The Best Stockpot: Cook N Home Stainless Steel Stockpot with Lid 12 Quart

Our favorite pot, the Cook N Home Stainless Steel Stockpot with Lid 12 Quart, was the second-lightest pot in the lineup, so it was easy to maneuver around the kitchen. The lid fit neatly inside the pot's rim without fuss, and the handles were extremely comfortable to grip, thanks to a rubber coating and generous U shape. Another plus: It was the least expensive pot in the lineup.


We purchased seven stockpots, priced from about $30 to about $400. We used each model to boil corn, cook pasta, make chicken broth, and sauté onions, stirring the contents in each pot, pouring contents from each pot, and carrying each filled pot from the stove to the sink multiple times. We also washed each pot five times according to manufacturer instructions.

Rating Criteria

Ease of Use: We rated stockpots highly if they fit all foods with ease and if they were lightweight and easy to maneuver around the kitchen, cook in, and pour from.

Performance: We awarded highest marks to stockpots that boiled water in a satisfactory amount of time and that cooked onions to a light golden brown color without any scorching.

Durability: We gave strongest marks to stockpots that didn't discolor or otherwise degrade during testing and that held up to repeated washings without showing signs of damage.

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The Results


Design Trifecta 360 Knife Block

Admittedly expensive, this handsome block certainly seemed to live up to its billing as “the last knife block you ever have to buy.” The heaviest model in our testing, this block was ultrastable, and its durable bamboo exterior was a breeze to clean. Well-placed medium-strength magnets made it easy to attach all our knives, and a rotating base gave us quick access to them. One tiny quibble: The blade of our 12-inch slicing knife stuck out a little.


Schmidt Brothers Downtown Block

This roomy block completely sheathed our entire winning knife set using just one of its two sides—and quite securely, thanks to long, medium-strength magnet bars. Heavy, with a grippy base, this block was very stable. An acrylic guard made this model extra-safe but also made it a little trickier to insert knives and to clean; the wood block itself showed some minor cosmetic scratching during use.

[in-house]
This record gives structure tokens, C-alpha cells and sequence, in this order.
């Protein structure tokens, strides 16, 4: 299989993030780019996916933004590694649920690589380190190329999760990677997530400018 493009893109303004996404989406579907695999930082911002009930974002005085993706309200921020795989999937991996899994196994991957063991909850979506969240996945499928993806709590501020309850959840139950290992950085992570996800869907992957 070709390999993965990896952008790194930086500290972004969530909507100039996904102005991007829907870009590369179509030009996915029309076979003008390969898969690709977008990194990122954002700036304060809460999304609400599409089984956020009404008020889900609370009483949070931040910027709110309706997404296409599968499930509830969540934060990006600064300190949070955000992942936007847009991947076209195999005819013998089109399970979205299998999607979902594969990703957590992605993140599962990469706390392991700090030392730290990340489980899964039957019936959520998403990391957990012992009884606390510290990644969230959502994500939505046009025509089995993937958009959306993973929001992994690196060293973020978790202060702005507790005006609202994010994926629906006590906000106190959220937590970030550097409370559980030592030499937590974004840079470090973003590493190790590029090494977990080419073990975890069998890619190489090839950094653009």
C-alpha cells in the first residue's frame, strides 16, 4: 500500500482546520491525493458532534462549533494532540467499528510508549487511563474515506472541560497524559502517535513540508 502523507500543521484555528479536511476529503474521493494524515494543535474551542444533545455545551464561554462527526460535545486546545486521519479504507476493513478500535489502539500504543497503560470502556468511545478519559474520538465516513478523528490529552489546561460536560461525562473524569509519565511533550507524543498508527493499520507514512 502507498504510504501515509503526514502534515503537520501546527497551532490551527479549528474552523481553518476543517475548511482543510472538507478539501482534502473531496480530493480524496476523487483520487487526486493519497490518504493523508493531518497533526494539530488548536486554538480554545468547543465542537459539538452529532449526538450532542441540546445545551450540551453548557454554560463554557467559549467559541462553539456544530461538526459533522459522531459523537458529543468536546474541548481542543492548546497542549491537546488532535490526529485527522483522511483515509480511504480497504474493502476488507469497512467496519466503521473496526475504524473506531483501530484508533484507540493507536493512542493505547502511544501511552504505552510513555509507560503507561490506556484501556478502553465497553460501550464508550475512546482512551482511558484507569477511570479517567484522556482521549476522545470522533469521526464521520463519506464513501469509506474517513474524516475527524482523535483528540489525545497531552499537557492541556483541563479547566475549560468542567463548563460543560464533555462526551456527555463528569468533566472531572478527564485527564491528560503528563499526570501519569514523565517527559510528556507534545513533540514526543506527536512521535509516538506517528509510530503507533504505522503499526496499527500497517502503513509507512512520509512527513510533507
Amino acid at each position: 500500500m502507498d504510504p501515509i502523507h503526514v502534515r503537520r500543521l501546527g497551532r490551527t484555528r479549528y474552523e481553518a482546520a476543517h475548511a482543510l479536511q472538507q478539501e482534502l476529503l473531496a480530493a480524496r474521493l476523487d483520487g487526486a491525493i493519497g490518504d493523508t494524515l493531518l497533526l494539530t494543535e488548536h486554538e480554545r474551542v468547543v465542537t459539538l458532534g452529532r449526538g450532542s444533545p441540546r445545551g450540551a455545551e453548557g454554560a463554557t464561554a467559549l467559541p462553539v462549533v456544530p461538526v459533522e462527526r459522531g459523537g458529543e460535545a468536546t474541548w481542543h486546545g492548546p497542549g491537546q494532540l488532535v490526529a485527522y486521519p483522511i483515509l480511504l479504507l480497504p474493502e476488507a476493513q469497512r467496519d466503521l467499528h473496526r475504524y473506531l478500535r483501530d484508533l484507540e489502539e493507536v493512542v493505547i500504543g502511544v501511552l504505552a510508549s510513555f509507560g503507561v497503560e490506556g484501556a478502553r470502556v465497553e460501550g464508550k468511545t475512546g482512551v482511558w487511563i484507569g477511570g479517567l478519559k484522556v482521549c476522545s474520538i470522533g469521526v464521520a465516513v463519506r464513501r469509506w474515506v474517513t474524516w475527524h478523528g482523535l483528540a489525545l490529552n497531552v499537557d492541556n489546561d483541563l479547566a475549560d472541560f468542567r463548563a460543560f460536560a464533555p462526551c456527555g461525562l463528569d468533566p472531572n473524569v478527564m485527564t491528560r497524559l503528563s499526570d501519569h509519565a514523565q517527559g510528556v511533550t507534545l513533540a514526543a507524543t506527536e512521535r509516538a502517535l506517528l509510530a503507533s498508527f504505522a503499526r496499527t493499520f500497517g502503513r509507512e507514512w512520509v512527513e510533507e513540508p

Schmidt Brothers Midtown Block

This smaller version of the Downtown Block secured all our knives nicely, though the blade of the slicing knife stuck out a bit. With a base lined with grippy material, this block was very stable. An acrylic guard afforded extra protection against contact with blades but made it a little harder to insert knives and to clean; the wood itself got a little scratched during use.

Recommended with Reservations

Swissmar Bamboo Magnetic Knife Block

This small, scratch-resistant model had a stable, rubber-lined base and could hold all our knives, though the blade of the 12-inch slicing knife stuck out a bit. But inch-long gaps between its small magnets made coverage uneven and forced us to find the magnetic hot spots in order to secure the knives. Its acrylic guard made it safer to use but harder to insert knives and to clean.

Not Recommended

Messermeister Walnut Magnet Block

This handsome block was done in by its shape—a tippy, top-heavy quarter-circle that wasn’t tall or broad enough to keep the blades of three knives from poking out. It lacked a nonslip base, and its extra-strong magnets made it unnerving to attach or remove our heavy cleaver. Finally, it got a bit scratched after extensive use.


Epicurean Standing Knife Rack 12"

This magnetic block sheathed all our knives completely, though with a bit of crowding. But it was hard to insert each knife without hitting the block’s decorative slats on way down, and because the block was light and narrow, it wobbled when bumped. Worse, we couldn’t take it apart, so splatters that hit the interior were there to stay. Additionally, the outside stained easily, and when we wiped it down, the unit smelled like wet dog.


Kapoosh Rondelle Knife Block

This model stabilized knives with a mass of stiff, spaghetti-like bristles that shed and nicked easily after extensive use, covering our knives with plastic debris. While all our knives fit securely, several of the blades stuck out, making this unit feel less safe overall. Finally, though the bristles could be removed and cleaned in the dishwasher, their nooks and crannies made this block hard to wash by hand.


Kuhn Rikon Vision Knife Block, Clear

This plastic block required us to aim each knife into the folds of an accordion-pleated insert that was removable for easy cleaning but got nicked easily with repeated use. Because we could only insert the knives vertically, longer knife blades stuck out; a cleaver was too wide to fit. The lightest model in our lineup, this block was dangerously top-heavy when loaded with knives.